Seven years earlier, in September 2001, another pregnant woman, Amana Safdi, 19, was delayed for no less than five hours at the checkpoint; her infant was stillborn. At the nearby Beit Furik checkpoint, which was also abandoned this week, several infants died at birth; we wrote about them in this column. In September 2003, Rula al-Shtiyeh collapsed next to the checkpoint's cement blocks. The baby she was carrying hit a boulder and was killed. Particularly gruesome is the story of two pregnant women who were shot and wounded on two consecutive days at Hawara during the gloomy month of March 2002, when the second intifada reached its peak.
A cancer patient, Taisir al-Qaisi, died at the Hawara checkpoint in the winter of 2007, after the intifada had abated throughout the territories, but not at Hawara. Mortally ill, Qaisi wanted to die at his home in a refugee camp outside Nablus. He was held up for 90 minutes at the checkpoint; he sat in the back seat of a cab, a vehicle defined by a soldier at the checkpoint as an "unauthorized taxi," until he died.
In July 2004, a Palestinian peace activist, Issa Souf, was held up at the checkpoint. Souf has been wheelchair-bound since IDF soldiers fired at him from close range in his home. He described how he was thrown from his wheelchair to the side of the checkpoint, where he waited for five yours in the sun. Souf published a letter to the two soldiers who shot him, saying "I pity you for having turned into murderers." A few months later, he wrote to those who has detained him up at Hawara: "I said to the soldier: my wheelchair is my authorization; I am paralyzed. But he threw me aside, forcing me to wait five hours in the sun."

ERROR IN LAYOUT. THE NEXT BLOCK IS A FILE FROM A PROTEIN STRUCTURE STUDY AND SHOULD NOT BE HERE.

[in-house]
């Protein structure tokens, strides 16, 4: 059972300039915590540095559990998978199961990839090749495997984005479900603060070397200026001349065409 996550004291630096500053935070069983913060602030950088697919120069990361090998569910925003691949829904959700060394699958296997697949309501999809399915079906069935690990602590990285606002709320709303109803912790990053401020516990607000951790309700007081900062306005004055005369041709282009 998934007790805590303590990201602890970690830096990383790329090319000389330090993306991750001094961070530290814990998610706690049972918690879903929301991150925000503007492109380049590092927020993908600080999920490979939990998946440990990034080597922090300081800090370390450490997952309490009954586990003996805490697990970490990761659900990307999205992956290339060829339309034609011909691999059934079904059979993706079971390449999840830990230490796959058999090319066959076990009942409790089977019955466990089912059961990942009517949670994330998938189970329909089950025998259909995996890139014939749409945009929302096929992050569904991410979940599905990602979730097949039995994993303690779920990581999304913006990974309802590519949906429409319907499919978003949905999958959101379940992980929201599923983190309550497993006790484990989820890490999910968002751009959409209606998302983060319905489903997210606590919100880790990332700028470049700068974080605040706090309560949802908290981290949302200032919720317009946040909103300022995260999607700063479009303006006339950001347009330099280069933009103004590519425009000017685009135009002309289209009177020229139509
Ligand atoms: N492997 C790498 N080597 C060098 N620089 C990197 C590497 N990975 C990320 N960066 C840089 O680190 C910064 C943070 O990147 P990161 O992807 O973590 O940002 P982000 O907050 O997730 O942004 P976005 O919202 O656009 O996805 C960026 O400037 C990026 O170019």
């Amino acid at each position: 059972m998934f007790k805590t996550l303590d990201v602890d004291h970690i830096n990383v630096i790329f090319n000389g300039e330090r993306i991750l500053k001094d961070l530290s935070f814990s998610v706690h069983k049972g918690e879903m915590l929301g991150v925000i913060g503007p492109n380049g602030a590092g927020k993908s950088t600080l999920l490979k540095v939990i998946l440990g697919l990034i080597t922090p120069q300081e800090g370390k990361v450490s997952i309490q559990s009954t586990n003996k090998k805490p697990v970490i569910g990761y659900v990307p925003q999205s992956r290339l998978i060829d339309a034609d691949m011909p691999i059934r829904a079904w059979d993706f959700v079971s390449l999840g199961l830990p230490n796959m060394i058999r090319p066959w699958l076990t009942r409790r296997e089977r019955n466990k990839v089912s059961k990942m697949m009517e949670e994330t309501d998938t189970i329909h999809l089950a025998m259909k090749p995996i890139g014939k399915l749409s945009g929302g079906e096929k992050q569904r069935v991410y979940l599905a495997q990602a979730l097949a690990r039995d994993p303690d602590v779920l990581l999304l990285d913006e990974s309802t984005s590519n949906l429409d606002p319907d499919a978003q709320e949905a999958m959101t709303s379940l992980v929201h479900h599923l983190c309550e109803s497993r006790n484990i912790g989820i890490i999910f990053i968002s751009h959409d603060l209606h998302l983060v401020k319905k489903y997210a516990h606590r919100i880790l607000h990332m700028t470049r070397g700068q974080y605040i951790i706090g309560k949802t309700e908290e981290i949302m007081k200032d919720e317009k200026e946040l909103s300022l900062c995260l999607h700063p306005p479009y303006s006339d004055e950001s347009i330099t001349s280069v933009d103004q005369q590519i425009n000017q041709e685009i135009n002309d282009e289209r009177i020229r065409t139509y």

It's quiet at the checkpoint. A police jeep has started a random inspection of vehicles that entered or left Nablus. A few soldiers can still be found at a watchtower; they hide behind bulletproof windows, and observe what's going on, until the checkpoint is totally abandoned.
In July 2008, I visited the checkpoint en route to the Balata refugee camp in Nablus with a delegation of human rights workers from South Africa, including a Supreme Court judge and several members of parliament. When we reached Hawara, the bus fell silent. The country's former deputy defense minister, Nozizwe Madlala-Routledge, was shocked. "What I'm seeing here is worse than what we experienced," muttered this apartheid opponent.
This week, we got into the car, quickly sped across the checkpoint and entered the city. Unlike some other West Bank cities, Nablus hasn't returned to itself; the scars of 10 years of battles and oppression are still visible there. We crossed the city quickly from south to north to west, and left via the Beit Iba checkpoint, which is also rife with bitter memories from the not-so-distant past. This week, a group of idle soldiers were stationed here.
Seven years ago, I wrote about a beleaguered Palestinian man at this spot: "He strode with difficulty, resting on the shoulders of his son, one step after another, until he was on the brink of collapse. He had just marched three or four kilometers on foot, on his own trek through the West Bank, via the torments of going from one checkpoint to the next. Slowly his eyes welled with tears. At the end, he burst out weeping: 'Perhaps you can help me, please.'" This week, at the same spot, there was a group of bored soldiers, and almond trees bloomed at the side of the road as though nothing had ever happened here.